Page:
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Fork is a function in Unix that is used to generate a duplicate of particular process by creating two simultaneous executing processes of a program. These two processes are typically called the "parent" and "child" processes. They use multitasking protocols to share system resources.
One big element of the way that forking is implemented is the copy-on-write system used to store progressive changes to a process after forking. Typically, the static code is not duplicated, but shared. At the time that a process modifies shared code, the changes are created and stored separately. This promotes efficiency in the use of forked processes.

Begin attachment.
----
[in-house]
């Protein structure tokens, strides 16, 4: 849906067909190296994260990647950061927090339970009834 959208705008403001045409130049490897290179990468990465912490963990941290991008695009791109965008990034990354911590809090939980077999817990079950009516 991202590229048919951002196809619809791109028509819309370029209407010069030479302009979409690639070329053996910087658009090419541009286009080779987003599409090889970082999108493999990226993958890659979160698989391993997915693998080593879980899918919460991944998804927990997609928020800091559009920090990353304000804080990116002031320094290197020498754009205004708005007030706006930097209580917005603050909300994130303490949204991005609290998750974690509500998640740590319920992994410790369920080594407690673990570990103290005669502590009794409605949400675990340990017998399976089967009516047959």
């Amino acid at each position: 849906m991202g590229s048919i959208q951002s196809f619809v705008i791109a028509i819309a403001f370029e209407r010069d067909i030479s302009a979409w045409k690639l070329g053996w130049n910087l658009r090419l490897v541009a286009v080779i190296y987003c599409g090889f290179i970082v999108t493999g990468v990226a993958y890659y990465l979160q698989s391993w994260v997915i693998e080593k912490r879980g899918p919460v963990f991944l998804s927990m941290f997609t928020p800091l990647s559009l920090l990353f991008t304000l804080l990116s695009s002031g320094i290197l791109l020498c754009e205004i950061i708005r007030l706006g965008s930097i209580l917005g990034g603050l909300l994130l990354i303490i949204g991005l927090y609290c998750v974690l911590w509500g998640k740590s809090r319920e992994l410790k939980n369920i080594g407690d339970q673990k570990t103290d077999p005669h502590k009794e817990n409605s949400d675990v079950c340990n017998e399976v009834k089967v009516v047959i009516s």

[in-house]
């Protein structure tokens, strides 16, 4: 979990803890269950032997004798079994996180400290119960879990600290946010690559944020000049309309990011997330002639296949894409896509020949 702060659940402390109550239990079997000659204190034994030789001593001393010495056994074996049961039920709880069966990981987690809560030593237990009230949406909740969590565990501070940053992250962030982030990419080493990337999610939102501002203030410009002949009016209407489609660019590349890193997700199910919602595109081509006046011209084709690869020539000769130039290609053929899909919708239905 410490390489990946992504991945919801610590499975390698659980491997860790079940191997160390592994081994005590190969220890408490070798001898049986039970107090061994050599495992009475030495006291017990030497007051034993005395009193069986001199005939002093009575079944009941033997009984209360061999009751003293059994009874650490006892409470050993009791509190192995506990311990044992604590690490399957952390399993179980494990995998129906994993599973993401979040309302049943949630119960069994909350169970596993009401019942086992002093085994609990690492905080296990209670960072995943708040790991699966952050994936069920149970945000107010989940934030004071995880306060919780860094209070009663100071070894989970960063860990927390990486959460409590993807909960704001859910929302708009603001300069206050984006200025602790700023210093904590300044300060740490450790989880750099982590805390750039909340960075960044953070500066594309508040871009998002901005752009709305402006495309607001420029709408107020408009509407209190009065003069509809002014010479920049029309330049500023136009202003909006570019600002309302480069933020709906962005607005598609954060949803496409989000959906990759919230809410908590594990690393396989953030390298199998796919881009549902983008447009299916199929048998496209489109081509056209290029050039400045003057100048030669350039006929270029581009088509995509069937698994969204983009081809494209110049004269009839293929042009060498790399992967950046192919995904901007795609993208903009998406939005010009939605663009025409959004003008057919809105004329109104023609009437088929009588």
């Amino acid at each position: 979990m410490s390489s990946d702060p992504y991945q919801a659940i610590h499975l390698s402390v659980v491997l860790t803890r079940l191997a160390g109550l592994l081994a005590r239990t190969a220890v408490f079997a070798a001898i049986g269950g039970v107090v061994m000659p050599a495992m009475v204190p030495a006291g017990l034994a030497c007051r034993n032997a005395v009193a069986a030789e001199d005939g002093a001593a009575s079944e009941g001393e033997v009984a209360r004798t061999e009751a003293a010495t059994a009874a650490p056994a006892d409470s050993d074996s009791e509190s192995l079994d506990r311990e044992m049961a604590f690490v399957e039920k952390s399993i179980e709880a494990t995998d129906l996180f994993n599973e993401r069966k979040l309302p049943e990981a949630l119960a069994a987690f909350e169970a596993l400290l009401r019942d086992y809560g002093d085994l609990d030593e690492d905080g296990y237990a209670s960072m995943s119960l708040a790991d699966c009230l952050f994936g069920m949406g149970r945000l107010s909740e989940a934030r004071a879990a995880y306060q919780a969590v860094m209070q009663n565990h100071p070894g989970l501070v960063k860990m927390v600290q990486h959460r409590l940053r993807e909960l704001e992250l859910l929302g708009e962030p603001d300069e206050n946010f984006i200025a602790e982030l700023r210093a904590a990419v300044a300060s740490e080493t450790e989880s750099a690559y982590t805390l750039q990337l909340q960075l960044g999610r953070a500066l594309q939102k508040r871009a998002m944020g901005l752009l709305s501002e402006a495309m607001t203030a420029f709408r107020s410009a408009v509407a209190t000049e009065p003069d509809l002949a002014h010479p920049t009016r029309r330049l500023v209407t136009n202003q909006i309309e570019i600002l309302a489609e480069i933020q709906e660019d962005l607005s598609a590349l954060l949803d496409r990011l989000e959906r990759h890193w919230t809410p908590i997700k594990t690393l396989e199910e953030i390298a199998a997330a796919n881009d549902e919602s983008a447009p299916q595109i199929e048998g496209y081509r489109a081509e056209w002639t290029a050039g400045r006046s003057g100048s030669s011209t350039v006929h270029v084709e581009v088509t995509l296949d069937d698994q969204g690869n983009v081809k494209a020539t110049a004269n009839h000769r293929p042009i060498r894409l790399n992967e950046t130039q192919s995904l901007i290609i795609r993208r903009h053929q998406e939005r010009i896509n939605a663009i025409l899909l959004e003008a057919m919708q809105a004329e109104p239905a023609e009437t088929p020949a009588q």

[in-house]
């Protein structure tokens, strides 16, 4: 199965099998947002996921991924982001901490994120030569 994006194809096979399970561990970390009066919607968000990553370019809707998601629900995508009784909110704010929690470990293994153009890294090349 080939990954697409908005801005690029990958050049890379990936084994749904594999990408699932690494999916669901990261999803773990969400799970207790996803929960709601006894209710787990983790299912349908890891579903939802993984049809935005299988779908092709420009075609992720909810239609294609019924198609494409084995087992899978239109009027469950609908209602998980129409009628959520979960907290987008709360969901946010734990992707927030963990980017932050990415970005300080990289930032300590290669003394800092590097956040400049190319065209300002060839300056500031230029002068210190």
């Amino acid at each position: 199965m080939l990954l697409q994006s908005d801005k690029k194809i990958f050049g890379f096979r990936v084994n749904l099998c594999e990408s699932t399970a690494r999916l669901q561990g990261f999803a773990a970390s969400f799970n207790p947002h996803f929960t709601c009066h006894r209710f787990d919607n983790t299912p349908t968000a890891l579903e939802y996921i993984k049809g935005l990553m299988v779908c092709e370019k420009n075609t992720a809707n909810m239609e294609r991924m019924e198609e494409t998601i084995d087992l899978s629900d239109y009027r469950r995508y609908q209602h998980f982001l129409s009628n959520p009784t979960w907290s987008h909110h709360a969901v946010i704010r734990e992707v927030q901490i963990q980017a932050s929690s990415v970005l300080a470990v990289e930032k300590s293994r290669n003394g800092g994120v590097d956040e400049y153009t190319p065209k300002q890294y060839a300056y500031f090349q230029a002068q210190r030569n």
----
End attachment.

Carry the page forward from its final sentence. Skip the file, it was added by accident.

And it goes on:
Developers also have to be aware of some issues with using fork to generate a duplicate process. One of these is the issue of multithread programs; because the child process only inherits a single thread, there can be problems related to what happens to multiple threads when the fork function is called. These and other considerations are often mentioned by those who have worked with the fork function.